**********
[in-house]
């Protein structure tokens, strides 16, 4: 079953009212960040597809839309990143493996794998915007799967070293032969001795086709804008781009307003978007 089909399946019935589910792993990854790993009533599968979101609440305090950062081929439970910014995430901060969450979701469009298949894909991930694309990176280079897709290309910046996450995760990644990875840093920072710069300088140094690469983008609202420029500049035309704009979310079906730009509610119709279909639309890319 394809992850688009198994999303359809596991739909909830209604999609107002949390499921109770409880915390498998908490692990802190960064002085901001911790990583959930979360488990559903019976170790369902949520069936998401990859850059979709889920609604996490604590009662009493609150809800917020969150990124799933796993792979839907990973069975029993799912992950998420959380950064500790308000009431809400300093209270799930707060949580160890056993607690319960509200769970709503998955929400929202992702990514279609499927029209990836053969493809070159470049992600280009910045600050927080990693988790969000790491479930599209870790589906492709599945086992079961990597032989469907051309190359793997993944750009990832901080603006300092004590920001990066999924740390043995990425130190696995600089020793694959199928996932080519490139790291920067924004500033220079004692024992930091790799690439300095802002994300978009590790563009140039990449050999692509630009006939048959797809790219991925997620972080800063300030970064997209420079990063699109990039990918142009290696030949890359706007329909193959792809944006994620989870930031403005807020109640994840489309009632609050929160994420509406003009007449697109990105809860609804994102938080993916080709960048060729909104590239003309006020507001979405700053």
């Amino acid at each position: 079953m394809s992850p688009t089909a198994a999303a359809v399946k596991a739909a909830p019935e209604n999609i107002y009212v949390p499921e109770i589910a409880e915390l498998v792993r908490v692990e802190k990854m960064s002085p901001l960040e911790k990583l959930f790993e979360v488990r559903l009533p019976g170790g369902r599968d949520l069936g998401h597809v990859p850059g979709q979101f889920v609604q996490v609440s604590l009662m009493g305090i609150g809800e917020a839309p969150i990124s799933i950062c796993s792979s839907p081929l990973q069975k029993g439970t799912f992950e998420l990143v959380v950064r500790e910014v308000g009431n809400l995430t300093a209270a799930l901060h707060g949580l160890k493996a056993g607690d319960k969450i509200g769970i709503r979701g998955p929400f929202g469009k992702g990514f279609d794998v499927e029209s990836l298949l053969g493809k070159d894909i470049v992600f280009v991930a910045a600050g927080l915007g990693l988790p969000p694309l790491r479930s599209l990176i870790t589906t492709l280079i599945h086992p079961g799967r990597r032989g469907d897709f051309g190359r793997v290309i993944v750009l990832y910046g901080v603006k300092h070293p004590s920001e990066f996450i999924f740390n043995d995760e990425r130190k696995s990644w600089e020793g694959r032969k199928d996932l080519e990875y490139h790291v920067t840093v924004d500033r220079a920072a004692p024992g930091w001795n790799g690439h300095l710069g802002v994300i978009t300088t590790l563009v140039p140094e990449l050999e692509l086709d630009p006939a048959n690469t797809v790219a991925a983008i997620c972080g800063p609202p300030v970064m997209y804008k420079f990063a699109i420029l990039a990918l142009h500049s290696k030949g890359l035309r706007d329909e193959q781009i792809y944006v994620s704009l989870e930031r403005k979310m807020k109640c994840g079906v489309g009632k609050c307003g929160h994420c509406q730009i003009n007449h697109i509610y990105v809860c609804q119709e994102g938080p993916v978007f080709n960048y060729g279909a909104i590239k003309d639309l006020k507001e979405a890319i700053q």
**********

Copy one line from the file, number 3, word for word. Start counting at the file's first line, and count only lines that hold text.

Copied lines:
């Amino acid at each position: 079953m394809s992850p688009t089909a198994a999303a359809v399946k596991a739909a909830p019935e209604n999609i107002y009212v949390p499921e109770i589910a409880e915390l498998v792993r908490v692990e802190k990854m960064s002085p901001l960040e911790k990583l959930f790993e979360v488990r559903l009533p019976g170790g369902r599968d949520l069936g998401h597809v990859p850059g979709q979101f889920v609604q996490v609440s604590l009662m009493g305090i609150g809800e917020a839309p969150i990124s799933i950062c796993s792979s839907p081929l990973q069975k029993g439970t799912f992950e998420l990143v959380v950064r500790e910014v308000g009431n809400l995430t300093a209270a799930l901060h707060g949580l160890k493996a056993g607690d319960k969450i509200g769970i709503r979701g998955p929400f929202g469009k992702g990514f279609d794998v499927e029209s990836l298949l053969g493809k070159d894909i470049v992600f280009v991930a910045a600050g927080l915007g990693l988790p969000p694309l790491r479930s599209l990176i870790t589906t492709l280079i599945h086992p079961g799967r990597r032989g469907d897709f051309g190359r793997v290309i993944v750009l990832y910046g901080v603006k300092h070293p004590s920001e990066f996450i999924f740390n043995d995760e990425r130190k696995s990644w600089e020793g694959r032969k199928d996932l080519e990875y490139h790291v920067t840093v924004d500033r220079a920072a004692p024992g930091w001795n790799g690439h300095l710069g802002v994300i978009t300088t590790l563009v140039p140094e990449l050999e692509l086709d630009p006939a048959n690469t797809v790219a991925a983008i997620c972080g800063p609202p300030v970064m997209y804008k420079f990063a699109i420029l990039a990918l142009h500049s290696k030949g890359l035309r706007d329909e193959q781009i792809y944006v994620s704009l989870e930031r403005k979310m807020k109640c994840g079906v489309g009632k609050c307003g929160h994420c509406q730009i003009n007449h697109i509610y990105v809860c609804q119709e994102g938080p993916v978007f080709n960048y060729g279909a909104i590239k003309d639309l006020k507001e979405a890319i700053q």